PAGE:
Today was one of those days ... the kind of day where leaving my apartment was delayed by a few extra aggravating minutes because I couldn’t find my keys. Or my cell phone. Or my wallet.

Although I was certain my misplaced stuff was not hidden away somewhere in my living room sofa, it was, of course, the first place I checked. It’s just one of those weird domestic reflexes. Something go missing? It’s probably buried in the couch.

 

Japanese architect/designer Daisuke Motogi's Lost In Sofa is a clever spin on the “couch as a black hole” concept. It’s a comfy-looking, cleverly designed armchair (not actually a sofa as advertised) that enables you to actually stash (and hopefully not lose) living room clutter — remote controls, books, a coffee mug, phones, magazines, etc. – in its cracks.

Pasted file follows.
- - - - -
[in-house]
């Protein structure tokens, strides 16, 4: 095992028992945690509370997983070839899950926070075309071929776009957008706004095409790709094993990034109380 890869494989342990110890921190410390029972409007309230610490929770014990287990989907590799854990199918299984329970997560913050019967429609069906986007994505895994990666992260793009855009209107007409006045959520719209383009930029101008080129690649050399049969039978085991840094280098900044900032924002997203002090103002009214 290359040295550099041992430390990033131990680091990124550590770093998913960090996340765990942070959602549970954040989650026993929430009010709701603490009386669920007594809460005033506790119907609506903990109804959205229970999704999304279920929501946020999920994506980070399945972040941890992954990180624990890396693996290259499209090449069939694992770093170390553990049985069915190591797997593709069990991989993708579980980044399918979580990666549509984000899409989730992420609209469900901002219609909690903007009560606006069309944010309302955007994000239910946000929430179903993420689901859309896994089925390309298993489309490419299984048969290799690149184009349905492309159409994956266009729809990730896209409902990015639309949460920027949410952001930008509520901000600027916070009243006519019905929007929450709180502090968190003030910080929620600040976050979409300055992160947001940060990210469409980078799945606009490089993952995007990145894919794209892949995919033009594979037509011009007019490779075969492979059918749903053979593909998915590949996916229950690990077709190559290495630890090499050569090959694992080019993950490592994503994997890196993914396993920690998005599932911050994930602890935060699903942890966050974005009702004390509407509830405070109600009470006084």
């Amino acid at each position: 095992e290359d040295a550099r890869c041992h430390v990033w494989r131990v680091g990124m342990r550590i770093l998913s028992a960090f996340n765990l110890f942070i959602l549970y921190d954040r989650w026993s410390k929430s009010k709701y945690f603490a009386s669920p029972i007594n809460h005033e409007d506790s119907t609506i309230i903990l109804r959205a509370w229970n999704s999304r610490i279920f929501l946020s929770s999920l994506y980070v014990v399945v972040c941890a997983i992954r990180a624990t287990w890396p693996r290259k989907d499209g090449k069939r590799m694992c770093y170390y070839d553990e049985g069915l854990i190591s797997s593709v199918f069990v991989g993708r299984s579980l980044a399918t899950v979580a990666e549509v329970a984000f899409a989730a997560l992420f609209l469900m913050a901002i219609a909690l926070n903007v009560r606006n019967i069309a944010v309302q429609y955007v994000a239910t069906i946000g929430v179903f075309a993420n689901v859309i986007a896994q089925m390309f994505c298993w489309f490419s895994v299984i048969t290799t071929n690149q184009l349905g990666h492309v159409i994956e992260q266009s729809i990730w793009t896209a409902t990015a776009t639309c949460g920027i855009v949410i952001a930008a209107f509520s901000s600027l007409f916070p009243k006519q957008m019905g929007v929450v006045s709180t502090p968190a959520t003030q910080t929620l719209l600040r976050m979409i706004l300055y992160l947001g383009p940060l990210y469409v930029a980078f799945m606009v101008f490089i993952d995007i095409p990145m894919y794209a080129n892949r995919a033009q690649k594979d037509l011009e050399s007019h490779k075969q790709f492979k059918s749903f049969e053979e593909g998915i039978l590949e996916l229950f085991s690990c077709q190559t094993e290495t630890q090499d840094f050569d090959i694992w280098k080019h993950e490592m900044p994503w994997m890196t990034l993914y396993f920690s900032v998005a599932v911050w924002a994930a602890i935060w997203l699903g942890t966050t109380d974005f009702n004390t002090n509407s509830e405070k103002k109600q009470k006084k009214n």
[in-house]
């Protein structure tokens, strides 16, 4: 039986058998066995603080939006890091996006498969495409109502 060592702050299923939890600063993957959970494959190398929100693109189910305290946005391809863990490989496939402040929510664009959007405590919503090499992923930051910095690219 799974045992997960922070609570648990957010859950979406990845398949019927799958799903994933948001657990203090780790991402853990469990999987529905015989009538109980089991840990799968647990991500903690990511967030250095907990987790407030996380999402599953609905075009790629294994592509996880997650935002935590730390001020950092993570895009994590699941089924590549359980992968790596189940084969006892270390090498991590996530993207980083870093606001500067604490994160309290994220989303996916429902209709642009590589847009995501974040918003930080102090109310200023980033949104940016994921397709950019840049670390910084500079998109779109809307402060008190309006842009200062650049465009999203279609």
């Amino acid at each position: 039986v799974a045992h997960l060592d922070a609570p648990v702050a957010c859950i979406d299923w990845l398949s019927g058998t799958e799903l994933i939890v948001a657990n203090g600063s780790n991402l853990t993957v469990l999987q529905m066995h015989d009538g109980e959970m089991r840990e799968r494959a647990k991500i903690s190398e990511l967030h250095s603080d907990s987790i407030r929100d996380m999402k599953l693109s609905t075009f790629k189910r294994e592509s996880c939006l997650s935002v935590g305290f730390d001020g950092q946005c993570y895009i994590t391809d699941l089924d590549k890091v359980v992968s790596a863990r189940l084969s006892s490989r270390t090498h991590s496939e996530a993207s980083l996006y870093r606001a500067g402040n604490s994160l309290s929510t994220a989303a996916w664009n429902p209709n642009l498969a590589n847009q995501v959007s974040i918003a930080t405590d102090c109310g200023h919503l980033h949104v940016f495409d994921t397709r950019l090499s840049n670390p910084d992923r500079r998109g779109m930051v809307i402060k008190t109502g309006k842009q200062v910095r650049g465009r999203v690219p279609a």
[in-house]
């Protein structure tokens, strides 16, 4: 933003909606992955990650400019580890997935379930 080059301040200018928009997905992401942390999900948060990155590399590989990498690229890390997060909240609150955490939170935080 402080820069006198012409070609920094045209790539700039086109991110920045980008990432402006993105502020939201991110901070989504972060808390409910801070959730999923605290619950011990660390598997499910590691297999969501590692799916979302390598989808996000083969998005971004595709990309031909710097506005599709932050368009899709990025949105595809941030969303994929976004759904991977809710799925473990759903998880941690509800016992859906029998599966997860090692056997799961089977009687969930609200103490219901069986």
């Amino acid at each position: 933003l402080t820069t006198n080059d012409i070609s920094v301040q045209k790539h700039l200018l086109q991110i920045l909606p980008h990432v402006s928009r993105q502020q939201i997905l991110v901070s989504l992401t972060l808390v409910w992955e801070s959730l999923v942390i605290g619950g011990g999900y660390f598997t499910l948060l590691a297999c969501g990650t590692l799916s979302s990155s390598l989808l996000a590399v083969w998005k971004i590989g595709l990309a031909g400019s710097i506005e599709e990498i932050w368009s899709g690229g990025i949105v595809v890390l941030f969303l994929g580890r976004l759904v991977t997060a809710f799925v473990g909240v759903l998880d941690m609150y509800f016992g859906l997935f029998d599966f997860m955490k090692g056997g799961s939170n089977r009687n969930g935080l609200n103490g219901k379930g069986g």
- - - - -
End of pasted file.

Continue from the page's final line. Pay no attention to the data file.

The concept is faithful to the space-sensitive “less is more” design aesthetic where a single piece of furniture takes on multiple functions and auxiliary — and often extraneous — furnishings like end tables and remote control caddies are rendered obsolete (I'm guessing TreeHugger founder Graham Hill would appreciate something like this in his LifeEdited apartment in [skipwords]New York[/skipwords] City).

Says Motogi of his design:

Things often get lost under the sofa. It's ordinary for a coin which slipped out of your pocket, 
or a never-to-be-found remote to be accidentally found in between/underneath the sofa cushions. 
Maybe you'll find a forgotten 10,000yen bill that you once hid there...
So, what do you think of the Lost In Sofa? It is a clever and totally functional seating/storage option? Or do you think it would be impossible to survive without couch caddies, bookshelves, and coffee tables? 

Matt Hickman ( @mattyhick ) writes about design, architecture and the intersection between the natural world and the built environment.